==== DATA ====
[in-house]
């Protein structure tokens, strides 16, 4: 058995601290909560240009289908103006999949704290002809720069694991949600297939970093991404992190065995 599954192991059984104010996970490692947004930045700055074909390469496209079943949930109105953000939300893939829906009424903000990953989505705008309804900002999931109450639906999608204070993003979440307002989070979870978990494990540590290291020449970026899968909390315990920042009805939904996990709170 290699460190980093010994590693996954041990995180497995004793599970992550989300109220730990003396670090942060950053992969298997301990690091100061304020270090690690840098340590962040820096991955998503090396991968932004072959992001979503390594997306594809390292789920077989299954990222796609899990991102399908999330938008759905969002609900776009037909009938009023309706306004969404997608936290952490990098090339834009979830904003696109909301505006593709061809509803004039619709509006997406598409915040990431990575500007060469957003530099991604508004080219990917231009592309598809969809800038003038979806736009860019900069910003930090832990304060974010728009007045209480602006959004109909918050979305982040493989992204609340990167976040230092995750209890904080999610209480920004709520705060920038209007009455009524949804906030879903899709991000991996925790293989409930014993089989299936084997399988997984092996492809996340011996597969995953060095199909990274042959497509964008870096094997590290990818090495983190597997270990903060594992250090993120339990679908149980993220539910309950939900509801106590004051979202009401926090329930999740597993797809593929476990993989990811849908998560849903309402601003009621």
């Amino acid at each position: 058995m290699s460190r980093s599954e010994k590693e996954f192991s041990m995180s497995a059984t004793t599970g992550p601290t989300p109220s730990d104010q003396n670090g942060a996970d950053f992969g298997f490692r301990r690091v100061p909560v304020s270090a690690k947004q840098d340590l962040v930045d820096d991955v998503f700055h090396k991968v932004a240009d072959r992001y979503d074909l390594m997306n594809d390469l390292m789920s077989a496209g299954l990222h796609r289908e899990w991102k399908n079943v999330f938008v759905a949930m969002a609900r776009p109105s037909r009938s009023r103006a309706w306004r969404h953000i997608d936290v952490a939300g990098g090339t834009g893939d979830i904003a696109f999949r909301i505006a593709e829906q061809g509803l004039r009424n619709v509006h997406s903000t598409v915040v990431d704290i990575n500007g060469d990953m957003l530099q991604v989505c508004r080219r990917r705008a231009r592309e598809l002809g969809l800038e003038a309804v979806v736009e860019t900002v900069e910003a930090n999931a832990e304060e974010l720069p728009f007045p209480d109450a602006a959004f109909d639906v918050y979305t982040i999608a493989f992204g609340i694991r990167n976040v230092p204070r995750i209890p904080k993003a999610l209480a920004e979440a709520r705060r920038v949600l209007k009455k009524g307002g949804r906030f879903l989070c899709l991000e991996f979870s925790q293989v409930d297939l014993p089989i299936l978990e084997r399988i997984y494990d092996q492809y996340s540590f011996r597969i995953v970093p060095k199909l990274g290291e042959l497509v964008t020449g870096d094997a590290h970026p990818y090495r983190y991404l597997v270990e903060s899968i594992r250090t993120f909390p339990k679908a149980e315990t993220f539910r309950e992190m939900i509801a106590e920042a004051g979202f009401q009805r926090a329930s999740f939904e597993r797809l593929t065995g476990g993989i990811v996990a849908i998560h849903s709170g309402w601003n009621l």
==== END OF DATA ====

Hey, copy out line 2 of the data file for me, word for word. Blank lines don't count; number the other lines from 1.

């Protein structure tokens, strides 16, 4: 058995601290909560240009289908103006999949704290002809720069694991949600297939970093991404992190065995 599954192991059984104010996970490692947004930045700055074909390469496209079943949930109105953000939300893939829906009424903000990953989505705008309804900002999931109450639906999608204070993003979440307002989070979870978990494990540590290291020449970026899968909390315990920042009805939904996990709170 290699460190980093010994590693996954041990995180497995004793599970992550989300109220730990003396670090942060950053992969298997301990690091100061304020270090690690840098340590962040820096991955998503090396991968932004072959992001979503390594997306594809390292789920077989299954990222796609899990991102399908999330938008759905969002609900776009037909009938009023309706306004969404997608936290952490990098090339834009979830904003696109909301505006593709061809509803004039619709509006997406598409915040990431990575500007060469957003530099991604508004080219990917231009592309598809969809800038003038979806736009860019900069910003930090832990304060974010728009007045209480602006959004109909918050979305982040493989992204609340990167976040230092995750209890904080999610209480920004709520705060920038209007009455009524949804906030879903899709991000991996925790293989409930014993089989299936084997399988997984092996492809996340011996597969995953060095199909990274042959497509964008870096094997590290990818090495983190597997270990903060594992250090993120339990679908149980993220539910309950939900509801106590004051979202009401926090329930999740597993797809593929476990993989990811849908998560849903309402601003009621």